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[wg-b] opportunity to pre-empt, or license to infringe?
Steve, I didn't say speculation in the trademarks of others (ie,
cybersquatting). I said speculation. Period. But your reply serves to
unveil the ugly aggression and imperial design of the Trademark Lobby:
-- Create new trademark rights to "pre-empt" population of the DNS.*
-- Grant trademarks license to infringe on the legitimate rights of others.
-- Dismiss outright, so-called public resource issues; and
-- Discard that most elementary of American rights: free speech.
Why don't you just do away with July 4th and get it over with ...
*Even the Indians got $24 bucks and some beads for Manhattan!
P.S. We know "the Trademark Lobby must be placated because of its potential
ability and inclination to bankrupt new registrars and wreck havoc on their
registrant databases." (Michael Palage, Chair ICANN DNSO Working Group B,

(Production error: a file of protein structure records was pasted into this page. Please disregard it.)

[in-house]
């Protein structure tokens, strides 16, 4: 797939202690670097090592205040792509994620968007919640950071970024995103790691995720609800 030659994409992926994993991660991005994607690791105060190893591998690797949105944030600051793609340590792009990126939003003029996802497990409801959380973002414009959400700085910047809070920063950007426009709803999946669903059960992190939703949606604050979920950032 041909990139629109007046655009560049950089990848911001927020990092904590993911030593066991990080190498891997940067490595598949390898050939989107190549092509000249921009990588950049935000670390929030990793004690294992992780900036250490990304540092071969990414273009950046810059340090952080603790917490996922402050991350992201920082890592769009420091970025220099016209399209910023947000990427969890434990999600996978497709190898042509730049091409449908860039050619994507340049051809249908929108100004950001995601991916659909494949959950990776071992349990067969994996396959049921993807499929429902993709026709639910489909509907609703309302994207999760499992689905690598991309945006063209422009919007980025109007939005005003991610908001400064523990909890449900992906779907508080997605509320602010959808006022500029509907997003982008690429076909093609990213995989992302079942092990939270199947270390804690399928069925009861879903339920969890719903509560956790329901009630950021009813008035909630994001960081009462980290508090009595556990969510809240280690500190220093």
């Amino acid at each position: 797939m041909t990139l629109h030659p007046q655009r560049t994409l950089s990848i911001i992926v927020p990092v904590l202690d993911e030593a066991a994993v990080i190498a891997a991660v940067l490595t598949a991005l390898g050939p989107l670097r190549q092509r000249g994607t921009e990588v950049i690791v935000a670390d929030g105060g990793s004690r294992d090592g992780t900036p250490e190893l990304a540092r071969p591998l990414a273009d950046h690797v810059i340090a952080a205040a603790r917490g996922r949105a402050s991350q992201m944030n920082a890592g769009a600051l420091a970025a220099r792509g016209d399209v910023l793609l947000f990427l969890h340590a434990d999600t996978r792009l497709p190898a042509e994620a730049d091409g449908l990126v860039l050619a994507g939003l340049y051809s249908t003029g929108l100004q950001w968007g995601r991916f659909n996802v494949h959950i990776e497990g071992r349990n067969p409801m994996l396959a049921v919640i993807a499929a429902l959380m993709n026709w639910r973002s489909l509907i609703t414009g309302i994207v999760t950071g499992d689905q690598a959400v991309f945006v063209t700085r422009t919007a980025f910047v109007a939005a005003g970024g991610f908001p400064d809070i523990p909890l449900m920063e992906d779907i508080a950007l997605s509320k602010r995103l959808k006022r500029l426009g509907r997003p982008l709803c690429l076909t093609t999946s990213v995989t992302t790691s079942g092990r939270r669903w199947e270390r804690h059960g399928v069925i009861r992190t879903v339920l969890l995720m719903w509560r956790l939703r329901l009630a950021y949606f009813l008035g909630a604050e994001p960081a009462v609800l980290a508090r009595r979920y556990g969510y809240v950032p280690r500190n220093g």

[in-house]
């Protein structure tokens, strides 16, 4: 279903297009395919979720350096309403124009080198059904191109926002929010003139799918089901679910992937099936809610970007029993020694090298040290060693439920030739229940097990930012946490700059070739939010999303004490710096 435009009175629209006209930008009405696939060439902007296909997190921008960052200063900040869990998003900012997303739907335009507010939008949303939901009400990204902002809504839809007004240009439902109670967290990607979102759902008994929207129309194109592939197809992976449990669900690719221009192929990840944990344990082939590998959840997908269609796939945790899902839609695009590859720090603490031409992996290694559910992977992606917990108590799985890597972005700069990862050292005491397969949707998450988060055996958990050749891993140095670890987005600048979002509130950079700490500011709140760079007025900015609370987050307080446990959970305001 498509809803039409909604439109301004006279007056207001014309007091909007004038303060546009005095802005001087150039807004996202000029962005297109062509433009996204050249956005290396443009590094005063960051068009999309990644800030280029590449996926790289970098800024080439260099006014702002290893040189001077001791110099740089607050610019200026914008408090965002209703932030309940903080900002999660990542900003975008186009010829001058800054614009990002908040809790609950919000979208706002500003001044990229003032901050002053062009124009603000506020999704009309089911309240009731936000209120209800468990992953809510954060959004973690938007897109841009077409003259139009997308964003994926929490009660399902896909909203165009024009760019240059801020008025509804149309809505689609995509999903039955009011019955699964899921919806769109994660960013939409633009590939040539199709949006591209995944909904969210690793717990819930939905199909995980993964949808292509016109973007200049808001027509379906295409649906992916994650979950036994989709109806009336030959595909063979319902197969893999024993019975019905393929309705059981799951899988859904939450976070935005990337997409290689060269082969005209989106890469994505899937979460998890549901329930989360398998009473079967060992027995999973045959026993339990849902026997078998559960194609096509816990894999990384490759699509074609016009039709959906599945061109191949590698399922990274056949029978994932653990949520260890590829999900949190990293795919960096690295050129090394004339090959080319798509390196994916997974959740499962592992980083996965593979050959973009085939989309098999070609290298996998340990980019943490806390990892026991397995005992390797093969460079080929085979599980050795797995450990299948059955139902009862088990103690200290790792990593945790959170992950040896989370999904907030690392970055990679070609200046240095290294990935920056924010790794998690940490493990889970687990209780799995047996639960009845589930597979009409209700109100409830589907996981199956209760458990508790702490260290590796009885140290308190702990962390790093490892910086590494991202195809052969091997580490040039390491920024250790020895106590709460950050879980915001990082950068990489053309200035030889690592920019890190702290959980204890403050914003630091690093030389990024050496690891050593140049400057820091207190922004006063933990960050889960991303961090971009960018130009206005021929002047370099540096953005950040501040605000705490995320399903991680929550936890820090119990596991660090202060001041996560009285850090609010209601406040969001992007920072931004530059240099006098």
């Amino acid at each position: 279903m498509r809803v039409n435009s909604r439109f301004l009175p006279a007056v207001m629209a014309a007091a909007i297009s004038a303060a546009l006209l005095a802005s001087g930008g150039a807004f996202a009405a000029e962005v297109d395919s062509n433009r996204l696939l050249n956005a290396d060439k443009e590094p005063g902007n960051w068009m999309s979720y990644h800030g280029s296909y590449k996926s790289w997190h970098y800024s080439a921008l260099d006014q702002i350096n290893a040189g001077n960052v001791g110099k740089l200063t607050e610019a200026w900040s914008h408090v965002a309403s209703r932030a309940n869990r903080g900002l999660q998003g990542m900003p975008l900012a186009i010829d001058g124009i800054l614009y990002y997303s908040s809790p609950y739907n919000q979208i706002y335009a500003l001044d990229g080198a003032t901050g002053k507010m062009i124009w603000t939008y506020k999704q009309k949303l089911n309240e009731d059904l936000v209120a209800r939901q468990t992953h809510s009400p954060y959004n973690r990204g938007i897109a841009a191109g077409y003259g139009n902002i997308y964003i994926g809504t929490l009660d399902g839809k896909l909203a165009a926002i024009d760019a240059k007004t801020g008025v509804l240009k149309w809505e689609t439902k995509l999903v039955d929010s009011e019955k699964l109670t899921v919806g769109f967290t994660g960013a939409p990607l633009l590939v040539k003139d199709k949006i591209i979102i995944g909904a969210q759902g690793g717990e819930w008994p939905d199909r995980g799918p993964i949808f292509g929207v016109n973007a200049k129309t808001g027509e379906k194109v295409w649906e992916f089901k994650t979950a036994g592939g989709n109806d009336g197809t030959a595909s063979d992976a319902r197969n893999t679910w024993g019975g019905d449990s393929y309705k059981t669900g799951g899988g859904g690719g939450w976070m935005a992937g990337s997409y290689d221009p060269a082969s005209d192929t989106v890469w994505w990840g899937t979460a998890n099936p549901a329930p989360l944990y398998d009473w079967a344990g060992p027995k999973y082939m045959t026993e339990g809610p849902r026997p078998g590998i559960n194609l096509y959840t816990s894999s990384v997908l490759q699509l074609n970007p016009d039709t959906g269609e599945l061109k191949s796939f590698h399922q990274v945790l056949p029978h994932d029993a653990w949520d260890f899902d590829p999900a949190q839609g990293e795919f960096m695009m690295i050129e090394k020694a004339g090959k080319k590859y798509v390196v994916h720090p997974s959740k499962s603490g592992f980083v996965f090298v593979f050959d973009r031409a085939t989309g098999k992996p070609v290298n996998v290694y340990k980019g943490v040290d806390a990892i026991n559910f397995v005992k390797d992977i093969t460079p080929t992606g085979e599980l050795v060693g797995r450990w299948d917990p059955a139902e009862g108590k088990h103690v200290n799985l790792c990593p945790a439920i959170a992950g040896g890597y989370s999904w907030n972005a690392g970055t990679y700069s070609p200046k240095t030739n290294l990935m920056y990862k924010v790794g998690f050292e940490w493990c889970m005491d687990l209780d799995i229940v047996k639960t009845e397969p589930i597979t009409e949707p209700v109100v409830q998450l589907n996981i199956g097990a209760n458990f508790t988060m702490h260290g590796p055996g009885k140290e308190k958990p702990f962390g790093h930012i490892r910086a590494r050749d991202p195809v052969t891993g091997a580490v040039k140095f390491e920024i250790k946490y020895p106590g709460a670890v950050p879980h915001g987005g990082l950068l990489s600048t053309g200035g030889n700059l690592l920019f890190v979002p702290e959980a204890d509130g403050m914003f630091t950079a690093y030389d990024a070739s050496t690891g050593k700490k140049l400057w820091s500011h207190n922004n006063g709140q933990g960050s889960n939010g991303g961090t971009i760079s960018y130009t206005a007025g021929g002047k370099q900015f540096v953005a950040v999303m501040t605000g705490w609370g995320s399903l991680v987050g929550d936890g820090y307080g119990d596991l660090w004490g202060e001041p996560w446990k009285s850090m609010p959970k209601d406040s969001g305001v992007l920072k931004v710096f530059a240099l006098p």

at January 6, 2000 SBA Office of Advocacy Roundtable on Internet Domain
Looks like it's inclined to wreak havoc everywhere and on everyone ...
From: Hartman, Steve [mailto:HartmanS@nabisco.com]
Sent: Thursday, April 20, 2000 2:45 PM
To: 'Judith Oppenheimer'; 'John Berryhill Ph.D. J.D.'; email@example.com
Subject: RE: opportunity to pre-empt, or license to infringe?
In my judgment speculation in the trademarks of others unnecessarily drives
up the cost of doing business on the Internet and reduces the efficiency of
the Internet, with no countervailing benefits.
A sunrise provision has the potential of appreciably reducing the number of
cybersquatting opportunities and, in so doing, reducing the amount of
On balance, this benefits of the sunrise provision outweigh free speech and
> -----Original Message-----
> From: Judith Oppenheimer [SMTP:firstname.lastname@example.org]
> Sent: Thursday, April 20, 2000 1:50 PM
> To: Hartman, Steve; 'John Berryhill Ph.D. J.D.'; email@example.com
> Subject: opportunity to pre-empt, or license to infringe?
> Importance: High
> Steve Hartman, Nabisco, says,
> > "[The Sunrise Proposal] simply allows trademark owners the opportunity
> pre-empty speculators and cybersquatters."
> Cybersquatting involves infringement of trademark rights and is
> Speculating is legal and legitimate activity. Trademark owners have no
> legal right to infringe on speculators' activity.
> Judith Oppenheimer